Inhibition of complex I regulates the mitochondrial permeability transition through a phosphate-sensitive inhibitory site masked by cyclophilin D.

Inserm, U1060 (CARMEN) at the University Claude Bernard Lyon 1, Lyon, F-69373, France.
Biochimica et Biophysica Acta (Impact Factor: 4.66). 05/2012; 1817(9):1628-34. DOI: 10.1016/j.bbabio.2012.05.011
Source: PubMed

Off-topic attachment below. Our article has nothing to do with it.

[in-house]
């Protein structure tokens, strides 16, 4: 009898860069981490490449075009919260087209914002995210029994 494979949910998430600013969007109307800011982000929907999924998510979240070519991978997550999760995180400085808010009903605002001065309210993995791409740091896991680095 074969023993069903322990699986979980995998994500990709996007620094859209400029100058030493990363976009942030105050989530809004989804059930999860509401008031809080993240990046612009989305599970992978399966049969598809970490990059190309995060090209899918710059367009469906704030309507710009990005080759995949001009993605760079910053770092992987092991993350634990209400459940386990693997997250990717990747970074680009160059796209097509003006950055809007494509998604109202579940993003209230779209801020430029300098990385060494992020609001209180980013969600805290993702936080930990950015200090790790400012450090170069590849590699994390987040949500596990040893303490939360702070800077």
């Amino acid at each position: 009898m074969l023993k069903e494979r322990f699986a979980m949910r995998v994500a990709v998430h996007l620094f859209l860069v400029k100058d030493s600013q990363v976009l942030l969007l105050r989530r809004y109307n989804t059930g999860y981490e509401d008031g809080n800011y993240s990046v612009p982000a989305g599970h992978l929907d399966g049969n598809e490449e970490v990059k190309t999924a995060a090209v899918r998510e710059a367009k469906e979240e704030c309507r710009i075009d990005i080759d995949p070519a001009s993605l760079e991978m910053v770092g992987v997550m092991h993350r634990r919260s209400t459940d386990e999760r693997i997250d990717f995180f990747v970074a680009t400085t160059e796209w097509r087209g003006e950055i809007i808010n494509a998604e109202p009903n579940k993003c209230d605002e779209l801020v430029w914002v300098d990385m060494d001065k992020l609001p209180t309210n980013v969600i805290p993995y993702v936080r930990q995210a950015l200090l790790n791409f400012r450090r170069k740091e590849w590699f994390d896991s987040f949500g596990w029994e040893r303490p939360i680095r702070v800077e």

ABSTRACT Inhibition of the mitochondrial permeability transition pore (PTP) has proved to be an effective strategy for preventing oxidative stress-induced cell death, and the pore represents a viable cellular target for drugs. Here, we report that inhibition of complex I by rotenone is more effective at PTP inhibition than cyclosporin A in tissues that express low levels of the cyclosporin A mitochondrial target, cyclophilin D; and, conversely, that tissues in which rotenone does not affect the PTP are characterized by high levels of expression of cyclophilin D and sensitivity to cyclosporin A. Consistent with a regulatory role of complex I in the PTP-inhibiting effects of rotenone, the concentrations of the latter required for PTP inhibition precisely match those required to inhibit respiration; and a similar effect is seen with the antidiabetic drug metformin, which partially inhibits complex I. Remarkably (i) genetic ablation of cyclophilin D or its displacement with cyclosporin A restored PTP inhibition by rotenone in tissues that are otherwise resistant to its effects; and (ii) rotenone did not inhibit the PTP unless phosphate was present, in striking analogy with the phosphate requirement for the inhibitory effects of cyclosporin A [Basso et al. (2008) J. Biol. Chem. 283, 26307-26311]. These results indicate that inhibition of complex I by rotenone or metformin and displacement of cyclophilin D by cyclosporin A affect the PTP through a common mechanism; and that cells can modulate their PTP response to complex I inhibition by modifying the expression of cyclophilin D, a finding that has major implications for pore modulation in vivo.

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